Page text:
“Scooby-Doo Team-Up” #49 (Metamorpho)

Written by: Sholly Fisch; art by: Dario Brizuela

Plot: Metamorpho and Simon Stagg need the gang’s help to combat a mysterious new monster.

The story has a reference to the classic Silver Age story “Metamorpho Says No!” (where he turns down membership in the JLA).

“Scooby-Doo Team-Up” #50 (Batman and Robin, various “Scooby-Doo” incarnations)

“Scooby-Doo Team-Up” #50
“Scooby-Doo Team-Up” #50. Art by Scott Jeralds.

Written by: Sholly Fisch; art by: Scott Jeralds

Plot: Scooby-Mite and Bat-Mite (from early on in the series) make a return visit, and decide to bring together multiple versions of the Scooby-Doo gang.

While it’s the final issue in the series, this one’s also quite a finale. The gang gets to meet other versions of the Scooby-Doo franchise:

  • “The 13 Ghosts of Scooby-Doo”
  • “A Pup Named Scooby-Doo”
  • “Shaggy and Scooby-Doo Get a Clue”
  • “Mystery, Incorporated”
  • “Be Cool, Scooby-Doo”
  • The “Scooby Apocalypse” comic
  • The live-action movies

Interestingly, “our” Scooby gang is treated as a separate universe from the ones above. I always assumed that with few exceptions (“Mystery Incorporated,” the live-action movies, “Be Cool,” etc.), most Scooby-Doo versions are set in the same universe, regardless of the differences in tone. (Similar to how the Batman that wore a rainbow costume in the late 50s is canonically the same one that fought Killer Croc in the 80s.)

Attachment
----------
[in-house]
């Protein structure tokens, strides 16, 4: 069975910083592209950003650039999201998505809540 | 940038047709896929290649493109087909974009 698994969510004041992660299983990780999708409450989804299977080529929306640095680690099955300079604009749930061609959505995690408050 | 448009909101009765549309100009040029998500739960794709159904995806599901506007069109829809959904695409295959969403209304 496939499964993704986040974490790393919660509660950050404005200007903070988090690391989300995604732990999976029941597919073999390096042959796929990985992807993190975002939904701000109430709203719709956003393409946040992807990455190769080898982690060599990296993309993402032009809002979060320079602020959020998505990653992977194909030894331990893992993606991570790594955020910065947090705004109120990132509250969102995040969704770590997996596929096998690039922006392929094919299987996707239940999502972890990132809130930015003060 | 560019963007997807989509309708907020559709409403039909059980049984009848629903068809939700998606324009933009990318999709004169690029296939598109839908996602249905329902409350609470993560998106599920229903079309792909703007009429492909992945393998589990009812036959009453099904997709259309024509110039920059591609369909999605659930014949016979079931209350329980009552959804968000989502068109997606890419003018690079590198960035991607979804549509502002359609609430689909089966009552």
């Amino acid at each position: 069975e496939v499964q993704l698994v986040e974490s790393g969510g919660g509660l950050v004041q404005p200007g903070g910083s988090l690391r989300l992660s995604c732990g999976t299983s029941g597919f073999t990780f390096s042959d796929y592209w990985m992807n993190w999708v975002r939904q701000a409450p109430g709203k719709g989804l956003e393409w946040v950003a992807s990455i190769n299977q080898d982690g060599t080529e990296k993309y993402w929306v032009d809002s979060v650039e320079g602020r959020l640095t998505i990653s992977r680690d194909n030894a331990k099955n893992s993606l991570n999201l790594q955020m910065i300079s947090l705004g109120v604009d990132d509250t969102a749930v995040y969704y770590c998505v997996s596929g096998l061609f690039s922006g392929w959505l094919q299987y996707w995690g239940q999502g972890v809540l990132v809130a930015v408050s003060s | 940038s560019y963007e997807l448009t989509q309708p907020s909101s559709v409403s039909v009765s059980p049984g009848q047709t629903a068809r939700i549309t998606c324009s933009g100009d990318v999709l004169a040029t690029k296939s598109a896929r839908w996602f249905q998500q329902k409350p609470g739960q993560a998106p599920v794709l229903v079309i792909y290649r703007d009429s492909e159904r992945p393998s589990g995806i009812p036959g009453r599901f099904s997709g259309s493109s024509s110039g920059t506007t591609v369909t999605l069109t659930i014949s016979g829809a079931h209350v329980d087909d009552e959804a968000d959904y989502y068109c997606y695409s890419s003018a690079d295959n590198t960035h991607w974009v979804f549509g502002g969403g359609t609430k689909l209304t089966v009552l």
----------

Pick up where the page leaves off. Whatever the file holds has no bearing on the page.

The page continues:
Of course, “our” Scooby-Doo gang seem to be the “default” versions thought of by the general public: that is, the versions seen in “Scooby-Doo, Where Are You?,” “The New Scooby-Doo Movies,” and “The Scooby-Doo Show.” Which might explain why they didn’t recognize these other Mystery Inc. versions, or their supporting casts. (In turn, “13 Ghosts” Daphne doesn’t recognize Fred, despite the 80s “Scooby-Doo” spin-offs featuring Fred as an occasional guest star.) Said supporting cast members include Vincent Van Ghoul (“13 Ghosts”), Robi the robot (“Get a Clue”), the Hex Girls (several direct-to-video movies), and… Scrappy-Doo!

Yes, Scrappy finally makes his first speaking appearance in a Scooby-Doo story (not counting “Scooby Apocalypse”) in years. From my research, this is the regular version of Scrappy’s first appearance in a Scooby-Doo comic since the final issue of DC’s “Cartoon Network Presents” in 1999. (Before that, Scrappy appeared in the short-lived Archie Comics run of “Scooby-Doo” in the mid-90s.) That said, Scrappy’s given the usual “respect” he’s received in modern “Scooby-Doo” references. I do wonder why Warner Bros. haven’t considered trying to revamp/revive Scrappy. They’ve done so to other elements of the Scooby-Doo franchise in some very extreme ways (see “Mystery, Incorporated” and “Scooby Apocalypse), so why not Scrappy? Granted, I’m probably the one person online who doesn’t dislike Scrappy.

Finally, I note that while “Scooby-Doo Team-Up” is set on a post-Crisis-style Earth (the JSA and JLA coexist, the Huntress is Helena Bertinelli and not Helena Wayne, etc.), the multiverse does exist. We briefly see a version of Earth-Prime (DC’s stand-in for the real world), plus several Elseworlds.

Image art by Dario Brizuela. (DC Comics)

Anthony Dean

Anthony Dean is the owner of Diverse Tech Geek and Diverse Media Notes.